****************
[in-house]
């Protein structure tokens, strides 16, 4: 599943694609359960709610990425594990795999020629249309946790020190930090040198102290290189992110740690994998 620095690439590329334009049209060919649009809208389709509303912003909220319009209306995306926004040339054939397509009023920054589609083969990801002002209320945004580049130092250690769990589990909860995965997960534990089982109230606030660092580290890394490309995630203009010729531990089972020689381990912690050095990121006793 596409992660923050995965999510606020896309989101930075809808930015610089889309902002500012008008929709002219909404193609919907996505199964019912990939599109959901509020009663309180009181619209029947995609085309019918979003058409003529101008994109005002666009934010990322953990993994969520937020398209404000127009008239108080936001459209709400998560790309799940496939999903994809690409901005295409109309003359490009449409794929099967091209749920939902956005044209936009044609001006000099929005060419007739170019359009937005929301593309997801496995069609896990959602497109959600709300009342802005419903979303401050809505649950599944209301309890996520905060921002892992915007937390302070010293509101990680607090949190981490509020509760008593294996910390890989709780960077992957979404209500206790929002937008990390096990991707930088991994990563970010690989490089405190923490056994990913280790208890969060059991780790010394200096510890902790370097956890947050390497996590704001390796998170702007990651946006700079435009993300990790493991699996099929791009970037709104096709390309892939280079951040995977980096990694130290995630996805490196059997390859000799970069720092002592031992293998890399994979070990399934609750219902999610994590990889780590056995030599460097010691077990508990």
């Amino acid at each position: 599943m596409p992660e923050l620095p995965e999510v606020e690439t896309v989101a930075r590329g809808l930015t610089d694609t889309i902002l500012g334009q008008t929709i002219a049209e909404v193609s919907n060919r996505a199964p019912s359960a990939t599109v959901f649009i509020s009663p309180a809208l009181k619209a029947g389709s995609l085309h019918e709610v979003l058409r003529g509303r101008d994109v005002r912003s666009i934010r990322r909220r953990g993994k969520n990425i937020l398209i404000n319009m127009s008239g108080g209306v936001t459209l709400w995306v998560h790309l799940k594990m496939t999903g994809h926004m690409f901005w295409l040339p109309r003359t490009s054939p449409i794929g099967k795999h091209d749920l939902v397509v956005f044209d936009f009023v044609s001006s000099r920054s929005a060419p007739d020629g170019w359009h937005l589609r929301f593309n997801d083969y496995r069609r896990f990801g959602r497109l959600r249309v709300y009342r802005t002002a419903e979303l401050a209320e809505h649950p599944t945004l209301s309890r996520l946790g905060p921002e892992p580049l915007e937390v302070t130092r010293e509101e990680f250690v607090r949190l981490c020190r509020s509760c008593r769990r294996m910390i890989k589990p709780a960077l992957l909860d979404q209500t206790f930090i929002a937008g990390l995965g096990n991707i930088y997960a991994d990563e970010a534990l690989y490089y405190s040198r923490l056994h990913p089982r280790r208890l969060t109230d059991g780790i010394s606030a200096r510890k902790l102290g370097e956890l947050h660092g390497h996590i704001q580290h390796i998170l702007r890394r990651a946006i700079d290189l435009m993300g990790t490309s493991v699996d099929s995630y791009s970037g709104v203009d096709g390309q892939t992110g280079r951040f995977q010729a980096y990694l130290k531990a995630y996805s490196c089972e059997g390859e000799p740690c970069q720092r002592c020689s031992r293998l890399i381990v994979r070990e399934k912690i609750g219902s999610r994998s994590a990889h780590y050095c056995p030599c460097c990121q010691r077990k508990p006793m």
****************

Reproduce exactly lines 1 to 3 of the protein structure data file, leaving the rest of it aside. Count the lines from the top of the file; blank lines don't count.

[in-house]
């Protein structure tokens, strides 16, 4: 599943694609359960709610990425594990795999020629249309946790020190930090040198102290290189992110740690994998 620095690439590329334009049209060919649009809208389709509303912003909220319009209306995306926004040339054939397509009023920054589609083969990801002002209320945004580049130092250690769990589990909860995965997960534990089982109230606030660092580290890394490309995630203009010729531990089972020689381990912690050095990121006793 596409992660923050995965999510606020896309989101930075809808930015610089889309902002500012008008929709002219909404193609919907996505199964019912990939599109959901509020009663309180009181619209029947995609085309019918979003058409003529101008994109005002666009934010990322953990993994969520937020398209404000127009008239108080936001459209709400998560790309799940496939999903994809690409901005295409109309003359490009449409794929099967091209749920939902956005044209936009044609001006000099929005060419007739170019359009937005929301593309997801496995069609896990959602497109959600709300009342802005419903979303401050809505649950599944209301309890996520905060921002892992915007937390302070010293509101990680607090949190981490509020509760008593294996910390890989709780960077992957979404209500206790929002937008990390096990991707930088991994990563970010690989490089405190923490056994990913280790208890969060059991780790010394200096510890902790370097956890947050390497996590704001390796998170702007990651946006700079435009993300990790493991699996099929791009970037709104096709390309892939280079951040995977980096990694130290995630996805490196059997390859000799970069720092002592031992293998890399994979070990399934609750219902999610994590990889780590056995030599460097010691077990508990």
């Amino acid at each position: 599943m596409p992660e923050l620095p995965e999510v606020e690439t896309v989101a930075r590329g809808l930015t610089d694609t889309i902002l500012g334009q008008t929709i002219a049209e909404v193609s919907n060919r996505a199964p019912s359960a990939t599109v959901f649009i509020s009663p309180a809208l009181k619209a029947g389709s995609l085309h019918e709610v979003l058409r003529g509303r101008d994109v005002r912003s666009i934010r990322r909220r953990g993994k969520n990425i937020l398209i404000n319009m127009s008239g108080g209306v936001t459209l709400w995306v998560h790309l799940k594990m496939t999903g994809h926004m690409f901005w295409l040339p109309r003359t490009s054939p449409i794929g099967k795999h091209d749920l939902v397509v956005f044209d936009f009023v044609s001006s000099r920054s929005a060419p007739d020629g170019w359009h937005l589609r929301f593309n997801d083969y496995r069609r896990f990801g959602r497109l959600r249309v709300y009342r802005t002002a419903e979303l401050a209320e809505h649950p599944t945004l209301s309890r996520l946790g905060p921002e892992p580049l915007e937390v302070t130092r010293e509101e990680f250690v607090r949190l981490c020190r509020s509760c008593r769990r294996m910390i890989k589990p709780a960077l992957l909860d979404q209500t206790f930090i929002a937008g990390l995965g096990n991707i930088y997960a991994d990563e970010a534990l690989y490089y405190s040198r923490l056994h990913p089982r280790r208890l969060t109230d059991g780790i010394s606030a200096r510890k902790l102290g370097e956890l947050h660092g390497h996590i704001q580290h390796i998170l702007r890394r990651a946006i700079d290189l435009m993300g990790t490309s493991v699996d099929s995630y791009s970037g709104v203009d096709g390309q892939t992110g280079r951040f995977q010729a980096y990694l130290k531990a995630y996805s490196c089972e059997g390859e000799p740690c970069q720092r002592c020689s031992r293998l890399i381990v994979r070990e399934k912690i609750g219902s999610r994998s994590a990889h780590y050095c056995p030599c460097c990121q010691r077990k508990p006793m």